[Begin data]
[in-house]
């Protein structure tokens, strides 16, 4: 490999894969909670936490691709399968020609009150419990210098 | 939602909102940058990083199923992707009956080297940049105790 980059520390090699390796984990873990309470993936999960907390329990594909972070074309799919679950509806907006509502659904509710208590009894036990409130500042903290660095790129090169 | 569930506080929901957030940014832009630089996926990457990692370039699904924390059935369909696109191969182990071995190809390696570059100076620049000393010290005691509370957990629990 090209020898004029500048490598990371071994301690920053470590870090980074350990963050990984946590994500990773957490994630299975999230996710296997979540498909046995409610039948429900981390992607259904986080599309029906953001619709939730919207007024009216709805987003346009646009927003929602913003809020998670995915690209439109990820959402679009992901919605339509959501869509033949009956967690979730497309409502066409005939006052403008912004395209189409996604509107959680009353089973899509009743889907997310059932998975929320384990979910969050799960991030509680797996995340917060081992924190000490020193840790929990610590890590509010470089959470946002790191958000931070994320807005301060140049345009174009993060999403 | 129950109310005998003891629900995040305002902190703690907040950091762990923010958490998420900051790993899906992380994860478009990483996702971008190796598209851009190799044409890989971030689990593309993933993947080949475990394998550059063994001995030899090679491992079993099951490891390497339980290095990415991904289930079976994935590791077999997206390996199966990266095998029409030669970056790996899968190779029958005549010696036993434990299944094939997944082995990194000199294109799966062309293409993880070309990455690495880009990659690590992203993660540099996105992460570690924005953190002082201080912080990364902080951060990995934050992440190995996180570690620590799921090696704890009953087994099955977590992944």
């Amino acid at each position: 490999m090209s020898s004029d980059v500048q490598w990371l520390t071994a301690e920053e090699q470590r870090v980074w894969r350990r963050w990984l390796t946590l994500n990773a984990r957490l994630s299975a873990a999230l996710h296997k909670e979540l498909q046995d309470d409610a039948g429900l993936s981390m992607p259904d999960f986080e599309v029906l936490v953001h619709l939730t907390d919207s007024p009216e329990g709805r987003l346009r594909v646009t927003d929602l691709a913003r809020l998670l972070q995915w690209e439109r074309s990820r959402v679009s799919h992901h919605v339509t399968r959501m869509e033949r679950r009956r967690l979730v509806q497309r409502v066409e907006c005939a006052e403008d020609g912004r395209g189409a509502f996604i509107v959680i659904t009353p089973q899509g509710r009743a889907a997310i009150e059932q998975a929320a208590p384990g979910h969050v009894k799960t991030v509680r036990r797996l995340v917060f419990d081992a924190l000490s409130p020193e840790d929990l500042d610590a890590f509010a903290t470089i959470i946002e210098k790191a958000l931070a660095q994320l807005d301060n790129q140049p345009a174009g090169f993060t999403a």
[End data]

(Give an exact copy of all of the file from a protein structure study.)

[in-house]
């Protein structure tokens, strides 16, 4: 490999894969909670936490691709399968020609009150419990210098 | 939602909102940058990083199923992707009956080297940049105790 980059520390090699390796984990873990309470993936999960907390329990594909972070074309799919679950509806907006509502659904509710208590009894036990409130500042903290660095790129090169 | 569930506080929901957030940014832009630089996926990457990692370039699904924390059935369909696109191969182990071995190809390696570059100076620049000393010290005691509370957990629990 090209020898004029500048490598990371071994301690920053470590870090980074350990963050990984946590994500990773957490994630299975999230996710296997979540498909046995409610039948429900981390992607259904986080599309029906953001619709939730919207007024009216709805987003346009646009927003929602913003809020998670995915690209439109990820959402679009992901919605339509959501869509033949009956967690979730497309409502066409005939006052403008912004395209189409996604509107959680009353089973899509009743889907997310059932998975929320384990979910969050799960991030509680797996995340917060081992924190000490020193840790929990610590890590509010470089959470946002790191958000931070994320807005301060140049345009174009993060999403 | 129950109310005998003891629900995040305002902190703690907040950091762990923010958490998420900051790993899906992380994860478009990483996702971008190796598209851009190799044409890989971030689990593309993933993947080949475990394998550059063994001995030899090679491992079993099951490891390497339980290095990415991904289930079976994935590791077999997206390996199966990266095998029409030669970056790996899968190779029958005549010696036993434990299944094939997944082995990194000199294109799966062309293409993880070309990455690495880009990659690590992203993660540099996105992460570690924005953190002082201080912080990364902080951060990995934050992440190995996180570690620590799921090696704890009953087994099955977590992944």
């Amino acid at each position: 490999m090209s020898s004029d980059v500048q490598w990371l520390t071994a301690e920053e090699q470590r870090v980074w894969r350990r963050w990984l390796t946590l994500n990773a984990r957490l994630s299975a873990a999230l996710h296997k909670e979540l498909q046995d309470d409610a039948g429900l993936s981390m992607p259904d999960f986080e599309v029906l936490v953001h619709l939730t907390d919207s007024p009216e329990g709805r987003l346009r594909v646009t927003d929602l691709a913003r809020l998670l972070q995915w690209e439109r074309s990820r959402v679009s799919h992901h919605v339509t399968r959501m869509e033949r679950r009956r967690l979730v509806q497309r409502v066409e907006c005939a006052e403008d020609g912004r395209g189409a509502f996604i509107v959680i659904t009353p089973q899509g509710r009743a889907a997310i009150e059932q998975a929320a208590p384990g979910h969050v009894k799960t991030v509680r036990r797996l995340v917060f419990d081992a924190l000490s409130p020193e840790d929990l500042d610590a890590f509010a903290t470089i959470i946002e210098k790191a958000l931070a660095q994320l807005d301060n790129q140049p345009a174009g090169f993060t999403a």